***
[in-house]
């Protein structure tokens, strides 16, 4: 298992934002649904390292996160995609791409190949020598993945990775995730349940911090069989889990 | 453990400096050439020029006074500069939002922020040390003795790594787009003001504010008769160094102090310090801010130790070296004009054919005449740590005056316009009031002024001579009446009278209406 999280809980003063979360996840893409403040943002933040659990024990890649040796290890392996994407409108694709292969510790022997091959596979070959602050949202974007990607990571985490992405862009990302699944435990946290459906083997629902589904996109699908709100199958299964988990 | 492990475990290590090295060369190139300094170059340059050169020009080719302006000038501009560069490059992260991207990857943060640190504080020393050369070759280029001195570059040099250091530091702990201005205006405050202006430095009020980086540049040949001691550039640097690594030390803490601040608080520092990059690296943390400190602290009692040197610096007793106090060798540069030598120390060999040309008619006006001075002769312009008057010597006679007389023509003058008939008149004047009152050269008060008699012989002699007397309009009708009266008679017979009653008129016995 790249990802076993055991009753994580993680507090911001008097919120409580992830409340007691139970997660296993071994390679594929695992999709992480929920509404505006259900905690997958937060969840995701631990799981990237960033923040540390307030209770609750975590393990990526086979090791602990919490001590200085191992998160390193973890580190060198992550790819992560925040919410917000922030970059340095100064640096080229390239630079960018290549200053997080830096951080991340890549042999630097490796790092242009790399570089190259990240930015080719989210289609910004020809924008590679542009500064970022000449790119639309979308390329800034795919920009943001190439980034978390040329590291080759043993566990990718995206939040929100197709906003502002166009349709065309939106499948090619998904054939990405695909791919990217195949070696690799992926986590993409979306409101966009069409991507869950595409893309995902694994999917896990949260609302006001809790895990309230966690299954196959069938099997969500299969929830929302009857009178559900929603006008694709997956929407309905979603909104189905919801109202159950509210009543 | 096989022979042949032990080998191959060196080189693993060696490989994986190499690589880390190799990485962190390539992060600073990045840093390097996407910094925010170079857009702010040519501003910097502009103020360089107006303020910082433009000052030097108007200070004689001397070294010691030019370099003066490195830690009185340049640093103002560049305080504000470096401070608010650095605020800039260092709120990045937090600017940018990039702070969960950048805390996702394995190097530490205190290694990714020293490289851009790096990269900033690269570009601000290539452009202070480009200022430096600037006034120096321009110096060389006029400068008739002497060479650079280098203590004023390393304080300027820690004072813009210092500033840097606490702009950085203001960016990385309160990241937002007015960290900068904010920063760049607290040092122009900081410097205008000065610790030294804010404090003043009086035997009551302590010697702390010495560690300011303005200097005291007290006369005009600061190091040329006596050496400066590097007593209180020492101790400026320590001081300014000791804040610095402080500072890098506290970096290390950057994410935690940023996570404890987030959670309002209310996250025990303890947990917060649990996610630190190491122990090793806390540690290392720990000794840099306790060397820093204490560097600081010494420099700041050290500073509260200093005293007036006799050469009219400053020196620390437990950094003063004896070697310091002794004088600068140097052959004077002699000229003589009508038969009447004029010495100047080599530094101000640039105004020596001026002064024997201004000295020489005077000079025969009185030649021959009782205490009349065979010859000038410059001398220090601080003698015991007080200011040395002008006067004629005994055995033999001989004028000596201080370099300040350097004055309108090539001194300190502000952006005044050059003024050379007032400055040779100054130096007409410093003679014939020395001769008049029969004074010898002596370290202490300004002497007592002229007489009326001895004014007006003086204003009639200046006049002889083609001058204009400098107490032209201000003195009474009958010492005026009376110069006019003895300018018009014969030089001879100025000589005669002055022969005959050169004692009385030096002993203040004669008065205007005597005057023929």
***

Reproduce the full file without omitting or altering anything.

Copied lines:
[in-house]
């Protein structure tokens, strides 16, 4: 298992934002649904390292996160995609791409190949020598993945990775995730349940911090069989889990 | 453990400096050439020029006074500069939002922020040390003795790594787009003001504010008769160094102090310090801010130790070296004009054919005449740590005056316009009031002024001579009446009278209406 999280809980003063979360996840893409403040943002933040659990024990890649040796290890392996994407409108694709292969510790022997091959596979070959602050949202974007990607990571985490992405862009990302699944435990946290459906083997629902589904996109699908709100199958299964988990 | 492990475990290590090295060369190139300094170059340059050169020009080719302006000038501009560069490059992260991207990857943060640190504080020393050369070759280029001195570059040099250091530091702990201005205006405050202006430095009020980086540049040949001691550039640097690594030390803490601040608080520092990059690296943390400190602290009692040197610096007793106090060798540069030598120390060999040309008619006006001075002769312009008057010597006679007389023509003058008939008149004047009152050269008060008699012989002699007397309009009708009266008679017979009653008129016995 790249990802076993055991009753994580993680507090911001008097919120409580992830409340007691139970997660296993071994390679594929695992999709992480929920509404505006259900905690997958937060969840995701631990799981990237960033923040540390307030209770609750975590393990990526086979090791602990919490001590200085191992998160390193973890580190060198992550790819992560925040919410917000922030970059340095100064640096080229390239630079960018290549200053997080830096951080991340890549042999630097490796790092242009790399570089190259990240930015080719989210289609910004020809924008590679542009500064970022000449790119639309979308390329800034795919920009943001190439980034978390040329590291080759043993566990990718995206939040929100197709906003502002166009349709065309939106499948090619998904054939990405695909791919990217195949070696690799992926986590993409979306409101966009069409991507869950595409893309995902694994999917896990949260609302006001809790895990309230966690299954196959069938099997969500299969929830929302009857009178559900929603006008694709997956929407309905979603909104189905919801109202159950509210009543 | 096989022979042949032990080998191959060196080189693993060696490989994986190499690589880390190799990485962190390539992060600073990045840093390097996407910094925010170079857009702010040519501003910097502009103020360089107006303020910082433009000052030097108007200070004689001397070294010691030019370099003066490195830690009185340049640093103002560049305080504000470096401070608010650095605020800039260092709120990045937090600017940018990039702070969960950048805390996702394995190097530490205190290694990714020293490289851009790096990269900033690269570009601000290539452009202070480009200022430096600037006034120096321009110096060389006029400068008739002497060479650079280098203590004023390393304080300027820690004072813009210092500033840097606490702009950085203001960016990385309160990241937002007015960290900068904010920063760049607290040092122009900081410097205008000065610790030294804010404090003043009086035997009551302590010697702390010495560690300011303005200097005291007290006369005009600061190091040329006596050496400066590097007593209180020492101790400026320590001081300014000791804040610095402080500072890098506290970096290390950057994410935690940023996570404890987030959670309002209310996250025990303890947990917060649990996610630190190491122990090793806390540690290392720990000794840099306790060397820093204490560097600081010494420099700041050290500073509260200093005293007036006799050469009219400053020196620390437990950094003063004896070697310091002794004088600068140097052959004077002699000229003589009508038969009447004029010495100047080599530094101000640039105004020596001026002064024997201004000295020489005077000079025969009185030649021959009782205490009349065979010859000038410059001398220090601080003698015991007080200011040395002008006067004629005994055995033999001989004028000596201080370099300040350097004055309108090539001194300190502000952006005044050059003024050379007032400055040779100054130096007409410093003679014939020395001769008049029969004074010898002596370290202490300004002497007592002229007489009326001895004014007006003086204003009639200046006049002889083609001058204009400098107490032209201000003195009474009958010492005026009376110069006019003895300018018009014969030089001879100025000589005669002055022969005959050169004692009385030096002993203040004669008065205007005597005057023929």